Determining the “pain threshold” beyond which the euro appreciation would significantly impair the recovery is crucial at this juncture. Deutsche Bank's quantification of this “pain threshold”, is not fixed but depends critically on the pace of global growth. If world demand accelerates from a current pace of 1.3% YoY to 4.2% YoY by Q3 2013 (30% below trend), as per OECD forecasts, the EURUSD exchange rate which would be consistent with maintained competitiveness would stand at 1.37 (not far from where we are).
However, if growth is lower (as we humbly suspect) the threshold for currency strength to hamper growth is considerably below current levels. What is more concerning, as a dysfunctional union of economies might be suspected of, is the divergences between member states and their pain thresholds.
Crucially, the fact that Italy and France are already facing problems as the current EURUSD rate is well above their pain threshold, while Germany remains below (despite its protestations) may be fuel for more Franco-German instability as the push-pull of easier monetary policy places Draghi between a rock of core stability and a hard place of depression.
EURUSD at 12-month highs...
Via Deutsche Bank, Euro appreciation: the moving pain threshold
Exchange rate issues have made a spectacular come-back in European policy debate this week, on the back of speculations on “currency wars” emanating from emerging economies and Japan. While market sentiment towards the Euro area and specifically on the periphery has improved significantly over the last few months, a higher euro is seen as a potential “spanner in the works” which could rekindle doubts surrounding debt sustainability there, if the expected export led recovery is postponed by several quarters by a loss in competitiveness.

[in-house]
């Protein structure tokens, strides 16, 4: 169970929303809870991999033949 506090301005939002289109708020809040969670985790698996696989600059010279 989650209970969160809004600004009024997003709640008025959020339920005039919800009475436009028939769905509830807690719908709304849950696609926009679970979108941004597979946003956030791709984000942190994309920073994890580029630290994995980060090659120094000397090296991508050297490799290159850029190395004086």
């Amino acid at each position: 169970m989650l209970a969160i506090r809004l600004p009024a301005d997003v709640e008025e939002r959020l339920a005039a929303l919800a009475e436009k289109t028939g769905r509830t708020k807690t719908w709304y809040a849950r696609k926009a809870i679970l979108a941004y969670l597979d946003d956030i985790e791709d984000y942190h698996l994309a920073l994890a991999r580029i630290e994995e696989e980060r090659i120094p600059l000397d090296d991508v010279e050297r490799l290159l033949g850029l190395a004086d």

When controlling for the pace of world demand and when looking at the Euro area as an aggregate, we are according to our estimates currently in or near the “danger zone” where the exchange rate is effectively undermining competitiveness.
We apply our model to the four largest economies of the Euro area. We find that while the pain threshold for Germany, and probably more counter-intuitively for Spain, now stands higher than any level ever reached since the beginning of monetary union, it is actually quite low for France (1.24) and Italy (1.17), for a world demand pace of 4.2%.
It is therefore surprising, at first glance, to observe that most of the recent flurry of comments on exchange rate issues came from Germany. We suggest that the German concerns over currency wars do not primarily stem from a fear of the consequence for German exporters, but rather from the fact that further euro appreciation could unduly delay the normalization of the ECB monetary policy framework.
What these comments from Germany reflect in our view is a concern that currency wars ultimately generate global inflation which the ECB could not easily resist given the persistent fragility of the periphery.
It follows from these considerations that on balance further euro appreciation is the likeliest path, short of a rapid relapse in widespread doubts in the periphery’s sustainability (which would be likely if the Euro area “misses the recovery” in 1H 2013. This means that France and Italy must make rapid progress on productivity and flexibility (as well as possibly off-shoring) to enhance their resilience to currency appreciation.